Saturday, July 24, 2010

Quick Hit: The "I Did It and I'm Fine" Rant

I don't know about you, but I get SO tired of the "I did it and I'm fine" argument. It comes up everywhere you turn and in many different forms.

There's the one we use for our kids: "Well my mom did this for me, and I turned out fine, so why shouldn't I do the same for my kids?"

Then there's the don't fix what ain't broken version: "I've always done it this way and it's never caused any harm."

I'm sure there are a million different variations and to list them all would take all day, but I'm sure you get the idea.

What brings me to think about this is an encounter that I had yesterday at the gas station. As I was walking through the parking lot, I saw a man smoking a cigarette who was about to start pumping gas. He showed no sign that he was going to put out his cigarette.

Typically speaking, I tend not to approach smokers in public about their smoking. As an ex-smoker, I know how defensive people can be, especially when they're in the great outdoors among all the fresh air. But this guy was potentially putting myself, my kids, and everyone else at that gas station in danger.

"Don't you think you should put that out?" I asked the guy.

"Nah. I do this all the time," he shrugged as he placed the nozzle in his car. "Never hurt anyone."

I was amazed. "Yeah? Well I've never overdosed on heroin, but you don't see me out here shooting up, now do you?"  I made my way back to my car, pumped my gas as quickly as I could and sped off, furious.

I just don't understand how people can advocate and condone dangerous behavior simply because it's never hurt them personally.

How about you? Does this piss you off as much as it does me? What instances have you run into? Did you respond to them? If so, how?

Tuesday, July 20, 2010

A Dream Interpreted

I had an awful dream last night. Lately, Gracie's attitude has gone even further downhill, and although I think I am finally figuring out ways to deal with it I can't say that it's not taking a toll on us. I'm much more irritable and tired when the day is through, as is she.

So my dream... I dreamed that because of Gracie's attitude problems, I decided to send her to a month long disciplinary camp - a place where I would only be able to talk to her once a day for 5 minutes over the phone. In my dream, I was so confident in my decision, then when the people came to pick her up I realized that I hadn't done any research at all. I didn't know what methods these people were planning on using to straighten my child out. I didn't find out until they got there that I'd only be able to talk to her once daily. Panic started setting in when I realized that I hadn't done anything to prepare Gracie for what was to come either. She had no idea that she was going to be gone from us for more than a night or two, or that they had planned on her sleeping in a tent (something she's never done). Tears streaked down my face as I watched her happily waving from the back of the bus as it drove off. I was sending my daughter to an ambush and she was absolutely gleeful about it.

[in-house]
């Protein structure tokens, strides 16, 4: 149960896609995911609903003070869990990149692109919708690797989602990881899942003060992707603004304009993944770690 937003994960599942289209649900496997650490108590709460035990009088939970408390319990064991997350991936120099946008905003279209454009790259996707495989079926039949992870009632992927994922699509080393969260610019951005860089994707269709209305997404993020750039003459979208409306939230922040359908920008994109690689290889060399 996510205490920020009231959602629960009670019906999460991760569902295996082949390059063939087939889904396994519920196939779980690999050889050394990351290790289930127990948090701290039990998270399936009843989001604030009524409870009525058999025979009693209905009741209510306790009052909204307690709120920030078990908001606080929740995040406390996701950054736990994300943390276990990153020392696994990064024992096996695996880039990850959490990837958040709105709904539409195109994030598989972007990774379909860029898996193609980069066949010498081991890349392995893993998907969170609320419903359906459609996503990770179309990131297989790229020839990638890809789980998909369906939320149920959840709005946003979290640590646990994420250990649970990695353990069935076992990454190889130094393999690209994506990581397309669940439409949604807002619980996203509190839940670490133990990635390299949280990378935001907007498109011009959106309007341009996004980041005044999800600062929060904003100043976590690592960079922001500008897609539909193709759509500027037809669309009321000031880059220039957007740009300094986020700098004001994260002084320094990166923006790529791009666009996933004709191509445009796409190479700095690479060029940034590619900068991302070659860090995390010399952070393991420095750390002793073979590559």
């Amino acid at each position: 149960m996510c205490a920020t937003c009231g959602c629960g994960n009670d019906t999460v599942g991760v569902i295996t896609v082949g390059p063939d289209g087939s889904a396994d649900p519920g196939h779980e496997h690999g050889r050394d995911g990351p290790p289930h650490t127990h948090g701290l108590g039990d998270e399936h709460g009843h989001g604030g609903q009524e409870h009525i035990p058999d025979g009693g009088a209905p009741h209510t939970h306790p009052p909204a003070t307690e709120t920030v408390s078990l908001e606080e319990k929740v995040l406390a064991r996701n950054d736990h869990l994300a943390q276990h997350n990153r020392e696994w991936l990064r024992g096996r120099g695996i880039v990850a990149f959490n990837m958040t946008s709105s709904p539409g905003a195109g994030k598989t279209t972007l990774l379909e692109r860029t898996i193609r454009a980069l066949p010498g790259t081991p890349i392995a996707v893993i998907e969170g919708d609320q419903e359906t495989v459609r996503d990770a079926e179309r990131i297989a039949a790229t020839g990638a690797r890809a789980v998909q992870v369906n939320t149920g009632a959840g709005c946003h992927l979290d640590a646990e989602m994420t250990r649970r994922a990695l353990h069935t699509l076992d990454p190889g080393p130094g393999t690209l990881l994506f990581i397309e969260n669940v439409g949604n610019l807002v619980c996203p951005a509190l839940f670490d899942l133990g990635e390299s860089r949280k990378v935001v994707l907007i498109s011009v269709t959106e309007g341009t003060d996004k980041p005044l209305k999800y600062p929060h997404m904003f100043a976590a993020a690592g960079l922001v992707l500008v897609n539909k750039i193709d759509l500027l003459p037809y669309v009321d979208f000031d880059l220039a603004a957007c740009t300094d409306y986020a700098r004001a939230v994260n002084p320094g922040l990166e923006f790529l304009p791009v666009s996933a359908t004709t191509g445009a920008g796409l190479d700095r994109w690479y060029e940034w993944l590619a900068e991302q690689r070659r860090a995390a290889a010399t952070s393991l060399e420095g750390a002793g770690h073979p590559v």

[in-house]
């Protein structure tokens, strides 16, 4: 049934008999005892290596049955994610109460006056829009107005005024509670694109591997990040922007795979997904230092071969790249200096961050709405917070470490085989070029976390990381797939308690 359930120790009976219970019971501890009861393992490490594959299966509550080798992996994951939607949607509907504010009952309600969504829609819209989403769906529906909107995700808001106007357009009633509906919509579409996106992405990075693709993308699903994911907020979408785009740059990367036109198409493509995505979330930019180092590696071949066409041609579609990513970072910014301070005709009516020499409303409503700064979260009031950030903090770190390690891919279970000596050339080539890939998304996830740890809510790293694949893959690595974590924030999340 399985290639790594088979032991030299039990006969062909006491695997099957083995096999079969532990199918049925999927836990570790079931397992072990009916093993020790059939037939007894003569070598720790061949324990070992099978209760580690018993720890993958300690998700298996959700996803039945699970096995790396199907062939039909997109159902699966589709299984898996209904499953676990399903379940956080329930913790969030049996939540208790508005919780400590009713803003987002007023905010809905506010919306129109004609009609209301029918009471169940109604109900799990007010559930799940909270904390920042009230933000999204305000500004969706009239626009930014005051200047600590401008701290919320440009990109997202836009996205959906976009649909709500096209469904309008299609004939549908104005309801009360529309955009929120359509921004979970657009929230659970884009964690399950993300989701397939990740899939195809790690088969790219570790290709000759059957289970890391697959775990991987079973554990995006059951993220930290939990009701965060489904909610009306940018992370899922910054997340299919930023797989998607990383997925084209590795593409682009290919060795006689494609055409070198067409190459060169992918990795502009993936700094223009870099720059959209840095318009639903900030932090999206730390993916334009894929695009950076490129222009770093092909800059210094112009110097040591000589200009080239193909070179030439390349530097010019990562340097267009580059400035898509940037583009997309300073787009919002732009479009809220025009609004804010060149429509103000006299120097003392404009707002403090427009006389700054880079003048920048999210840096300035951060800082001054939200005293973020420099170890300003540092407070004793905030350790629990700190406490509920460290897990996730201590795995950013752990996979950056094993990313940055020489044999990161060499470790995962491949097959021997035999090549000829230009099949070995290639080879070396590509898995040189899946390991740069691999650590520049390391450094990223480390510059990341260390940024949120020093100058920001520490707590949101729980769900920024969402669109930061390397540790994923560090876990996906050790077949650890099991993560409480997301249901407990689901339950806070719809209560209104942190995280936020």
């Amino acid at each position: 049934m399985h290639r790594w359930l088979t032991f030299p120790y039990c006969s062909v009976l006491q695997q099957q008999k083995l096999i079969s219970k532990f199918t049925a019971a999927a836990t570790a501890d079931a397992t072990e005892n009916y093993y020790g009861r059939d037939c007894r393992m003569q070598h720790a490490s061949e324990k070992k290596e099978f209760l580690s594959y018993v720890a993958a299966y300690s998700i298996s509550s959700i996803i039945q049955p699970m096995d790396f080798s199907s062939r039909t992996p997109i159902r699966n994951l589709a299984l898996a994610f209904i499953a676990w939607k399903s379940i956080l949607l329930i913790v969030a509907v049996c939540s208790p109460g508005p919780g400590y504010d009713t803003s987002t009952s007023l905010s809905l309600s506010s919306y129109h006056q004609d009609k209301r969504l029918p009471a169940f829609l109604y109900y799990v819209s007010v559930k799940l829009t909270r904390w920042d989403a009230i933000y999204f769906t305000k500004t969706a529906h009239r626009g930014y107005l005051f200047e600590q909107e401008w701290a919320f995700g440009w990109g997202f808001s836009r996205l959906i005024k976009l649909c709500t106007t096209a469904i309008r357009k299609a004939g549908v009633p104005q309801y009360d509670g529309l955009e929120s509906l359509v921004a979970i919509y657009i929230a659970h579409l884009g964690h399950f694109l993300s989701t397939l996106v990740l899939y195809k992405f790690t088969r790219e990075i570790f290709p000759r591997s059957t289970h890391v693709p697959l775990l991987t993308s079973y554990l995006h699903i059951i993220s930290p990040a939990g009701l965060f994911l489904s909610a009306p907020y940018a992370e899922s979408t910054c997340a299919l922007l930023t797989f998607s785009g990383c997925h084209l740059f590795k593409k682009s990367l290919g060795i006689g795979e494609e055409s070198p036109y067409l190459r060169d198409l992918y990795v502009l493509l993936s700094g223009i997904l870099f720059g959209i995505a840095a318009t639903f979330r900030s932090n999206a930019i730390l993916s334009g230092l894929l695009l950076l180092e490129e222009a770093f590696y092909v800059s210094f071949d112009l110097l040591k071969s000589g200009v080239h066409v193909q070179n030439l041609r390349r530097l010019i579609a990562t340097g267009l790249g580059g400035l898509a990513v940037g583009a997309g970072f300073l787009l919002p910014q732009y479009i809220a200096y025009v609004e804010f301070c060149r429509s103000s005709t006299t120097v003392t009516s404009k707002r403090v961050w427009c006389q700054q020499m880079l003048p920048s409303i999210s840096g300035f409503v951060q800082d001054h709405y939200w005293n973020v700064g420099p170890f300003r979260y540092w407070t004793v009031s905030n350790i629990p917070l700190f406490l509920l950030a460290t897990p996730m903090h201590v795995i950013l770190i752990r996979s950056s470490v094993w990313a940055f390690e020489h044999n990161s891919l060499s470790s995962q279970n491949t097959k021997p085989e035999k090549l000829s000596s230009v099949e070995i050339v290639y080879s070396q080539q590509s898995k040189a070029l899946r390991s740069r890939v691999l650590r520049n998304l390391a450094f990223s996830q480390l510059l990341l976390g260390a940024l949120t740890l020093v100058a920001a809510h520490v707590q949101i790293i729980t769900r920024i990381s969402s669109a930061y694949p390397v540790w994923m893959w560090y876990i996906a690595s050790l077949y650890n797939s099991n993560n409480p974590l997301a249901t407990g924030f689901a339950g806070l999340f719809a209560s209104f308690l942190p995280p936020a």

I woke up with a feeling of dread, similar to how I feel after watching a post-apocalyptic movie. My heart feels heavy and I am literally seconds from crying. As I think more about what the dream could mean, I can't help but feeling like perhaps I've been treating Gracie too harshly when she starts acting out. Our tempers tend to flare pretty high and pretty quick in this family and I know I am my mother's child when I've hit my boiling point. I can hear the same shrill tone in my voice once I've had enough and after that, even the most mild irritants will send me through the roof.

Please don't misinterpret me here; my mother was and is wonderful. But everyone has their faults.

I remember making my mother angry as a child: I'd either do something really bad or I'd do a lot of little things that built up over time to wear down her patience. When she finally lost her temper, it was over. From then on out, like me, even the most mild irritants would push her back over the edge. I can't blame her - when you've had enough, you've had enough. It's not easy to explain this to a child though, and when she would erupt I remember thinking things like, "Well I just left my plate out after dinner for a few minutes.... I was gonna take it to the sink in a little while...."

Now as a mother myself, I see myself following in her shoes in a lot of ways, both good and bad. And one of those ways is that I tend to overreact once my buttons have been pushed a few too many times. It has no off switch either. If I lose it early in the day, my patience stays pretty thin the rest of the day.